Lorien Health assisted-nursing facility in Columbia has a video game that helps patients with swallowing disorders. (Kim Hairston, Baltimore Sun video)
Cecile Buker peered at the computer screen as a therapist prepared to feed her a teaspoon of water from a clear plastic cup. An animated kangaroo on the screen hopped toward a gold coin suspended in the air.
"Get ready to swallow now," said the speech therapist Inoka Tennakoon. "A nice strong swallow."
Buker took a gulp and the kangaroo jumped, capturing the coin.
For more than a year now, therapists at the Lorien Health assisted-nursing facility in Columbia have been using virtual reality technology and video games to help treat people with swallowing disorders.
They say the video games being used at the 205-bed facility keep people engaged in their treatment. Therapists have also seen patients recover more quickly because they get instant feedback on how they're doing. If they don't swallow enough, they don't succeed at the game.
Buker, 60, suffered a stroke at her Frederick home in April and could not swallow any solid or liquid foods when she first arrived at Lorien for therapy. She had to use breathing and feeding tubes. With therapy, including the video games, she slowly recovered and learned to swallow again.
On this day, Buker was practicing typical swallowing. On other days, she and other patients might perform exercises such as sucking through a straw, lip pressing, effortful swallowing and jaw grading — learning to judge how wide to open their mouths. Sensors placed on Buker's neck feed data on her swallowing technique to a computer. Typically, the patient does the exercise in sets of 25 repetitions, Tennakoon said.
Buker said the games don't fool her into thinking she's not getting therapy. But they help ease the monotony and boredom, and the games do help, she said.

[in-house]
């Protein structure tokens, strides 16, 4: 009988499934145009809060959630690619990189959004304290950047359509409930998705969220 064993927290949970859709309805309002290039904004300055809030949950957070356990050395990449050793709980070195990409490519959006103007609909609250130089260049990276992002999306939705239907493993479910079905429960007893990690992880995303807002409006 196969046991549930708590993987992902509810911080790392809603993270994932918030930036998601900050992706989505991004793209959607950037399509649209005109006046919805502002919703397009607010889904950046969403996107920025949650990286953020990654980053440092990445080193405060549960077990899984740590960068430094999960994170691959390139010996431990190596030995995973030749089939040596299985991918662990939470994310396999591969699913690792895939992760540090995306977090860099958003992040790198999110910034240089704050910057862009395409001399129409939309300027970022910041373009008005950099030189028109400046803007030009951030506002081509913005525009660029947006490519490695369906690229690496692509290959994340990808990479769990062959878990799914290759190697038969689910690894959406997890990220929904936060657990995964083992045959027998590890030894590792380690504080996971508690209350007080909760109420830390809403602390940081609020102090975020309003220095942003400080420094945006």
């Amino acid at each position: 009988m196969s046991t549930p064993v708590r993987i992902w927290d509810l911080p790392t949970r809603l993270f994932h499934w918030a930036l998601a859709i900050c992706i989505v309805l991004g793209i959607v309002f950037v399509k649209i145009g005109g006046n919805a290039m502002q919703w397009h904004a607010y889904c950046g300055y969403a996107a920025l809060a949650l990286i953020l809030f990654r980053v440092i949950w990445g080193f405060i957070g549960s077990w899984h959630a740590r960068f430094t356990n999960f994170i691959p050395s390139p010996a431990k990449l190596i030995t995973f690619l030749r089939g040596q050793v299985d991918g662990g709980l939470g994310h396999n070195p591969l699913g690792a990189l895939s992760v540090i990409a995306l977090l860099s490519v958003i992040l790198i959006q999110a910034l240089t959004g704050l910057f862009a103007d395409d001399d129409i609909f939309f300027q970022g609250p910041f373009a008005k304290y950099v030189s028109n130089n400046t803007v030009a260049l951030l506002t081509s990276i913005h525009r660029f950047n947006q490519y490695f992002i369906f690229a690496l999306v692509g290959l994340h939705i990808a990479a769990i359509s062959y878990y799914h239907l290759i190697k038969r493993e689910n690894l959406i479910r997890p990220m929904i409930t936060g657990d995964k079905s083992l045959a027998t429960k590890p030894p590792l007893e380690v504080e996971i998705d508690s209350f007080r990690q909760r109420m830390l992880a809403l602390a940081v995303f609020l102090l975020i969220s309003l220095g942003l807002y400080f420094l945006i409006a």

"It gives me something to do," said Buker, who speaks in a whisper because of lingering effects from the stroke.
Conservative estimates are that nearly one in 25 U.S. adults will experience a swallowing problem each year, though it is more common in older people, according to the American Speech-Language-Hearing Association.
Swallowing problems are often the result of neurological conditions such as stroke, traumatic brain injury, cerebral palsy or Parkinson's disease. Either the muscles are damaged because of the illness or they become weakened because patients are on ventilators and feeding tubes for long periods of time.
Swallowing disorders can make it hard for people to ingest sufficient nutrition and can lead to life-threatening conditions such as aspiration pneumonia, a serious type of lung infection. About 60,000 people die each year because of complications from problems swallowing.
Doctors said that technology to treat swallowing disorders is steadily improving and has the potential to help doctors better treat patients. For instance, devices called expiratory muscle strength trainers help exercise key muscles used in swallowing, said Dr. Luis F. Riquelme, chair of the American Board of Swallowing and Swallowing Disorders.
Another device, an accelerometer sensor, measures how a patients' muscles move when swallowing. This can help a doctor determine what kind of physical therapy will best benefit the patient.
Even technology as common as an iPad helps doctors because it can be used to show patients 3-D images of swallowing disorders, so they better understand what is going on with their bodies, said Riquelme.
"When you tell a patient they're aspirating, they don't really understand until you show it to them," Riquelme said.
Lorien, where one out of three patients has a swallowing problem, uses a computer system called Synchrony that includes several games that test different swallowing functions. Synchrony was created by the Nevada company Accelerated Care Plus Corp., which specializes in rehabilitation technology.
One of the Synchrony games, called "Divers," tests isometric and oral motor skills by requiring the patient to swallow in order to move an animated diver up or down to collect pearls from clams that are distributed across the computer screen.
The Synchrony system also comes with a second component called a stimulator. With this device, electrodes are placed on the cheek to stimulate nerves that connect to the brain stem, which controls swallowing. Patients then play the video games in hopes that the stimulated nerves will improve results.
Another game, "Bow & Arrow," works on swallowing time and coordination. The patient must swallow hard enough to draw back a bow. Then the patient has to time the swallow to release the arrow to shoot down balloons at the top of the screen.
Tennakoon said the virtual therapy helps therapists better determine how patients perform their exercises.
"With traditional therapy, we said, 'Swallow really, really hard,' but we couldn't really measure how much effort the patient was using," Tennakoon said. "Now I can look on the screen and see how hard they swallowed."
Tennakoon said she thinks the technology has made a huge difference in the treatment of some patients.
"When you have tried everything for a patient and you can't do anything more, this works," she said.